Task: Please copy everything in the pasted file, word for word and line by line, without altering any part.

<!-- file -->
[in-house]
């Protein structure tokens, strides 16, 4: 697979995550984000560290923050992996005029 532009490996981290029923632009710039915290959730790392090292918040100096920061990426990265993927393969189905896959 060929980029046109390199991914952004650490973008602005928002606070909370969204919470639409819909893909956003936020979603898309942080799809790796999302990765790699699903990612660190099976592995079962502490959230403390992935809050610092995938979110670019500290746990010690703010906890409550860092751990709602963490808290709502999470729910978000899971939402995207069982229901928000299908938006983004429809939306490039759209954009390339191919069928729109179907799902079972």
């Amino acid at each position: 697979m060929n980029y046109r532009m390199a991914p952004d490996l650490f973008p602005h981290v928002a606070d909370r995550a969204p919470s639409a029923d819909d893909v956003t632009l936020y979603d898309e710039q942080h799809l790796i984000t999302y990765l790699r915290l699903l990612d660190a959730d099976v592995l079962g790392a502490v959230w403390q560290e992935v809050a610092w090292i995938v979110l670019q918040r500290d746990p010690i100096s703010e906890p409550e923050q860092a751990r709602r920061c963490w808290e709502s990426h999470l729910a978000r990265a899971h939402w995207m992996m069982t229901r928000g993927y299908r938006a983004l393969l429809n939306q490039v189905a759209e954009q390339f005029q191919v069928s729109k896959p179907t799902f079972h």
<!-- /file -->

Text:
[in-house]
């Protein structure tokens, strides 16, 4: 697979995550984000560290923050992996005029 532009490996981290029923632009710039915290959730790392090292918040100096920061990426990265993927393969189905896959 060929980029046109390199991914952004650490973008602005928002606070909370969204919470639409819909893909956003936020979603898309942080799809790796999302990765790699699903990612660190099976592995079962502490959230403390992935809050610092995938979110670019500290746990010690703010906890409550860092751990709602963490808290709502999470729910978000899971939402995207069982229901928000299908938006983004429809939306490039759209954009390339191919069928729109179907799902079972």
């Amino acid at each position: 697979m060929n980029y046109r532009m390199a991914p952004d490996l650490f973008p602005h981290v928002a606070d909370r995550a969204p919470s639409a029923d819909d893909v956003t632009l936020y979603d898309e710039q942080h799809l790796i984000t999302y990765l790699r915290l699903l990612d660190a959730d099976v592995l079962g790392a502490v959230w403390q560290e992935v809050a610092w090292i995938v979110l670019q918040r500290d746990p010690i100096s703010e906890p409550e923050q860092a751990r709602r920061c963490w808290e709502s990426h999470l729910a978000r990265a899971h939402w995207m992996m069982t229901r928000g993927y299908r938006a983004l393969l429809n939306q490039v189905a759209e954009q390339f005029q191919v069928s729109k896959p179907t799902f079972h």